Commit ad01c805 authored by Parth Mittal's avatar Parth Mittal
Browse files

wrote misra/gries algorithm and analysis

parent cdaacc99
......@@ -38,4 +38,60 @@ Algorithm does.
\subsection{Misra/Gries Algorithm}
TODO: Typeset the algorithm better.
\proc{FrequencyEstimate}$(\alpha, k)$
\algin the data stream $\alpha$, the target for the estimator $k$
\:Init: $A \= \emptyset$
\:For $j$ a number from the stream:
\:If $j$ is a key in $A$, $A[j] \= A[j] + 1$.
\:Else If $\vert A \vert < k - 1$, add the key $j$ to $A$ and set $A[j] \= 1$.
\:Else For each key $\ell$ in $A$, reduce $A[\ell] \= A[\ell] - 1$.
Delete $\ell$ from $A$ if $A[\ell] = 0$.
\:After processing the entire stream, return A.
Let us show that $A[j]$ is a good estimate for the frequency $f_j$.
$f_j - m / k \leq A[j] \leq f_j$
Suppose that $A$ maintains the value for each key $j \in [n]$ (instead of
just $k - 1$ of them). We can recast \alg{FrequencyEstimate} in this setting:
We always increment $A[j]$ on seeing $j$ in the stream, but if there are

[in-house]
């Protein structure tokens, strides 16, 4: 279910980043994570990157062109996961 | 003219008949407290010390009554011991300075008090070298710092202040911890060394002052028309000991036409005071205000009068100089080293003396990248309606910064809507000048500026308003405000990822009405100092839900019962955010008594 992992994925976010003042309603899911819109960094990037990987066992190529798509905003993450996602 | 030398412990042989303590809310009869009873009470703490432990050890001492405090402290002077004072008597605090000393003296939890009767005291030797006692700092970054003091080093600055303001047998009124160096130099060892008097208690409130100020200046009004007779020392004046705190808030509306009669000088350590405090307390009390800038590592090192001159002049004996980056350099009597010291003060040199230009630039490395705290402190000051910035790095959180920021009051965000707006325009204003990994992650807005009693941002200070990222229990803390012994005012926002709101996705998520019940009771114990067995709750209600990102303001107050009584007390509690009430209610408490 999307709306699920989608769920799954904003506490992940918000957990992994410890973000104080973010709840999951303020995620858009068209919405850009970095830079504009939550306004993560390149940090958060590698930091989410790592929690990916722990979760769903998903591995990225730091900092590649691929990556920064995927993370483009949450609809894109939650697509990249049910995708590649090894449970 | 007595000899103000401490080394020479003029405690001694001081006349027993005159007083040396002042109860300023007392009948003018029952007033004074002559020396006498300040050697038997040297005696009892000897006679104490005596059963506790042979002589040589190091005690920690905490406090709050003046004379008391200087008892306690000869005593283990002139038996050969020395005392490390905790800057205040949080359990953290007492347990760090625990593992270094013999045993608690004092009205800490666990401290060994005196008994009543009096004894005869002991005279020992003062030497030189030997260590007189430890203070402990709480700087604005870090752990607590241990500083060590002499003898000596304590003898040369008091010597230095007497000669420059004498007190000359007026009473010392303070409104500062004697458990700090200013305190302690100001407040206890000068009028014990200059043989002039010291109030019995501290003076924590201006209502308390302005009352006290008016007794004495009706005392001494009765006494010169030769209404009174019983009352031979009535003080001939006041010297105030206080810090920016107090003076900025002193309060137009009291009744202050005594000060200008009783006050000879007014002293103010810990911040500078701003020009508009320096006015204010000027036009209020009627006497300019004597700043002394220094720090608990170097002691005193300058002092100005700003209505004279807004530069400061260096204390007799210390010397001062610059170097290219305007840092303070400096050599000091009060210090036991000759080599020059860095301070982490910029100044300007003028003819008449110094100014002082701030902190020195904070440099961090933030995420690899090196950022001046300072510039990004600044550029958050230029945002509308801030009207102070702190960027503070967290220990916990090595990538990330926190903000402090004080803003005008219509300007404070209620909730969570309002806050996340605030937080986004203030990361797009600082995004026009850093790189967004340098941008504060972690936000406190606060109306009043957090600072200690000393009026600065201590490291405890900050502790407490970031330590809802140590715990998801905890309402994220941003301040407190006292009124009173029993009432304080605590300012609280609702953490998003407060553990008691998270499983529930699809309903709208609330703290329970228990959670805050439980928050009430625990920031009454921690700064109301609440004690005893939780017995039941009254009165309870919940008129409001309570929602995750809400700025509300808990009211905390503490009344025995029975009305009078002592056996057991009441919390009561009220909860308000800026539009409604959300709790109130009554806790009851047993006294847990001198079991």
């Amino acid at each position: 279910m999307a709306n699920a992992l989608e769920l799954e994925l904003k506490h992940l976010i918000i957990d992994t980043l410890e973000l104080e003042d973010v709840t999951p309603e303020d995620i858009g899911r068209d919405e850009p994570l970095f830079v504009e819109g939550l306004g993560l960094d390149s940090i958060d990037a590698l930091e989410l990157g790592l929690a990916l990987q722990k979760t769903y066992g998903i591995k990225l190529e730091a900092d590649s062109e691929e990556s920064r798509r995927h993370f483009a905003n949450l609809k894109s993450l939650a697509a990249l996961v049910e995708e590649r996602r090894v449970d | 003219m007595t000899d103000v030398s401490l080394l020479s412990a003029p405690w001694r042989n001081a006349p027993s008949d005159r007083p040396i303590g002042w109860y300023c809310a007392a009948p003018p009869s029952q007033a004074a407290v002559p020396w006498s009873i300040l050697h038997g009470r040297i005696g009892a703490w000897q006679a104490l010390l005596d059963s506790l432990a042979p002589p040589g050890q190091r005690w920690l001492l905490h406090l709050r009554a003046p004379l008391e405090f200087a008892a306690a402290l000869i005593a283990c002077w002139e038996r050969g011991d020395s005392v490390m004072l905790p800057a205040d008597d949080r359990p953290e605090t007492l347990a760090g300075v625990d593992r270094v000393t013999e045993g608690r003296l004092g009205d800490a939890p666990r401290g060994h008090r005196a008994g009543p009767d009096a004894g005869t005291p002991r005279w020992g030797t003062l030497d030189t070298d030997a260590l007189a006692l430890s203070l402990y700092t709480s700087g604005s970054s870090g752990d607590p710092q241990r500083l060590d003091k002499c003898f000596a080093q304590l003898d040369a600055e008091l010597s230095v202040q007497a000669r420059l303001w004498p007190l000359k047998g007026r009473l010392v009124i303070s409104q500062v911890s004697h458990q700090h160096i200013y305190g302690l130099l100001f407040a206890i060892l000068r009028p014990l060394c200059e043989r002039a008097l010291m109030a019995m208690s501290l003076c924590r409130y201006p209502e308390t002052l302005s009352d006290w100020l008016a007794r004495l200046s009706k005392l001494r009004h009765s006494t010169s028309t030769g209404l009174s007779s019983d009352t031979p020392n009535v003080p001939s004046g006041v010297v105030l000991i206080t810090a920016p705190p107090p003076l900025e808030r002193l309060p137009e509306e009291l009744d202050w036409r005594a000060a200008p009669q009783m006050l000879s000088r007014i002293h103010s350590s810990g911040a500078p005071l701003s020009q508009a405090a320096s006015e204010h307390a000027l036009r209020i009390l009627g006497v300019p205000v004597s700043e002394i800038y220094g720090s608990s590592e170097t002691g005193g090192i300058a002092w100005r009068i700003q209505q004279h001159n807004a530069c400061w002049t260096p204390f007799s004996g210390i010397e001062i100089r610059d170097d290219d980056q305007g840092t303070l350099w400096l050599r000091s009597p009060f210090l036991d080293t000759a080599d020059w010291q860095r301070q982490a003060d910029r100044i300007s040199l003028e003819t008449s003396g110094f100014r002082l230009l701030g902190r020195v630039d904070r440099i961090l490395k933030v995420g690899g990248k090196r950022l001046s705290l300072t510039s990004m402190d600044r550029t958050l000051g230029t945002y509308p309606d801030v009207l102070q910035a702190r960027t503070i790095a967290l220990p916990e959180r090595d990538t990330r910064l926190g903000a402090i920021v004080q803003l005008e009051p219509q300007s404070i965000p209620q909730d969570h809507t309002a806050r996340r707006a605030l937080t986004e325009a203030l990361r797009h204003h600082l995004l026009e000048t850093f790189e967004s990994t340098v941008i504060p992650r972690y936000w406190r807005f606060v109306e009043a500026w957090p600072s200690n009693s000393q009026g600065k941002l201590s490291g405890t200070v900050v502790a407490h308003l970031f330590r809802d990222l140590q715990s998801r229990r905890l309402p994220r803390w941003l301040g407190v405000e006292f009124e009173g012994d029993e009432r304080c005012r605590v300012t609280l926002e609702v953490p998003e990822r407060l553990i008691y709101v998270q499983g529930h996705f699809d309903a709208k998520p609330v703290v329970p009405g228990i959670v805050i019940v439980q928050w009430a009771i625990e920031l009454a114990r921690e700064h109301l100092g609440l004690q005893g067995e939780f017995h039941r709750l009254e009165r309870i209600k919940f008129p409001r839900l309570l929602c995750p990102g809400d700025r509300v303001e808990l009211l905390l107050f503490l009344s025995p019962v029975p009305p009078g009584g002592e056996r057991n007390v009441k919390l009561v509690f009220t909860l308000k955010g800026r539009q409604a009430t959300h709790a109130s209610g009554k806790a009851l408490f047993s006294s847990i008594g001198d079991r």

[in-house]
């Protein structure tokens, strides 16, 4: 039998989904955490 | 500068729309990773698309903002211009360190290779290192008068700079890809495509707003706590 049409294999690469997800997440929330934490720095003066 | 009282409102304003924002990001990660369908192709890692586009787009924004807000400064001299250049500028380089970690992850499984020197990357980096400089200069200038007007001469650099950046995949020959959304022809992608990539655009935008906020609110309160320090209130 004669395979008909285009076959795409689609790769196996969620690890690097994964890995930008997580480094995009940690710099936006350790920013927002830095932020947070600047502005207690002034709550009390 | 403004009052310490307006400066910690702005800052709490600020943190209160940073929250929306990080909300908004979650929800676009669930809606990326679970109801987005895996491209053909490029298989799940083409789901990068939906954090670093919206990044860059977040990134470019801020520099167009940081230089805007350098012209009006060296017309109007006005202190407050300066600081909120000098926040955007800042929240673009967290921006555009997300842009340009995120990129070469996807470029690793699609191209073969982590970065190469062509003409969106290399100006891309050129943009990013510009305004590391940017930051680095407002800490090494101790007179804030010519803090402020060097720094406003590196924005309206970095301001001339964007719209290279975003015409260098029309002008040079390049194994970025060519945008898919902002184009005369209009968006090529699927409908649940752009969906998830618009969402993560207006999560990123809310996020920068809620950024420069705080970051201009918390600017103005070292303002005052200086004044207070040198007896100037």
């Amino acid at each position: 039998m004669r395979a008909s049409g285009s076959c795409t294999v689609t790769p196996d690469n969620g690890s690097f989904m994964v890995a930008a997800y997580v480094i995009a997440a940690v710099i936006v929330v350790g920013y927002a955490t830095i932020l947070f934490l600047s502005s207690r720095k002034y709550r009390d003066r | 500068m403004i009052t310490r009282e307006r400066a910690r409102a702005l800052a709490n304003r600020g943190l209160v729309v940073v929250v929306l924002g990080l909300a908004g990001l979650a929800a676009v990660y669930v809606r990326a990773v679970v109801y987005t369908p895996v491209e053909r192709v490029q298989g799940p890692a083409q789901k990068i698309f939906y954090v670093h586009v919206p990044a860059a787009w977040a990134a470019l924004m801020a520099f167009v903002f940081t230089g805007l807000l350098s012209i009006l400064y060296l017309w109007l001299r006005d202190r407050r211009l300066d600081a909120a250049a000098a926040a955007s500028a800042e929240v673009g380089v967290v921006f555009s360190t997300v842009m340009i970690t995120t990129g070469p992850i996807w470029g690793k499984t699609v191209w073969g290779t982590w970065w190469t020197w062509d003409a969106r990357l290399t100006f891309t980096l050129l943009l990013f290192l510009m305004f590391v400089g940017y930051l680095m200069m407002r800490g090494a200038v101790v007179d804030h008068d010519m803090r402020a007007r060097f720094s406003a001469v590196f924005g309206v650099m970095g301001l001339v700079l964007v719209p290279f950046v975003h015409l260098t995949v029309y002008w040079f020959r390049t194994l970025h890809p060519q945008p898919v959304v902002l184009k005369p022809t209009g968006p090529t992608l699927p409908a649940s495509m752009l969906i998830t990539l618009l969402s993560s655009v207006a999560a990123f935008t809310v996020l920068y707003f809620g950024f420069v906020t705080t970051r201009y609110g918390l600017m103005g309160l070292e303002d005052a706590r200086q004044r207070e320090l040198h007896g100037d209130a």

$\geq k$ positive values $A[\ell]$ after this step, we decrease each of them
by 1.
In particular, this reduces the value of the most recently added key $A[j]$
back to $0$.
Now, we see immediately that $A[j] \leq f_j$, since it is only incremented when
we see $j$ in the stream. To see the other inequality, consider the potential
function $\Phi = \sum_{\ell} A[\ell]$. Note that $\Phi$ increases by exactly
$m$ (since the stream contains $m$ elements), and is decreased by $k$ every
time $A[j]$ decreases. Since $\Phi = 0$ initially and $\Phi \geq 0$, we get
that $A[j]$ is decreased at most $m / k$ times.
Now, for $j \in F_k$, we know that $f_j > m / k$, which implies that $A[j] > 0$.
Hence $F_k \subseteq C = \{ j \mid A[j] > 0 \}$, and we have a $C$ of size
$k - 1$ ready for the second pass over the input.
There exists a deterministic 2-pass algorithm that finds $F_k$ in
$\O(k(\log n + \log m))$ space.
The correctness of the algorithm follows from the discussion above, we show
the bound on the space used below.
In the first pass, we only need to store $k - 1$ key-value pairs for $A$
(for example, as an unordered-list),
and the key and the value need $\lfloor\log_2 n \rfloor + 1$ and
$\lfloor \log_2 m \rfloor + 1$ bits respectively.
In the second pass, we have one key-value pair for each element of $C$, and
they take the same amount of space as above.
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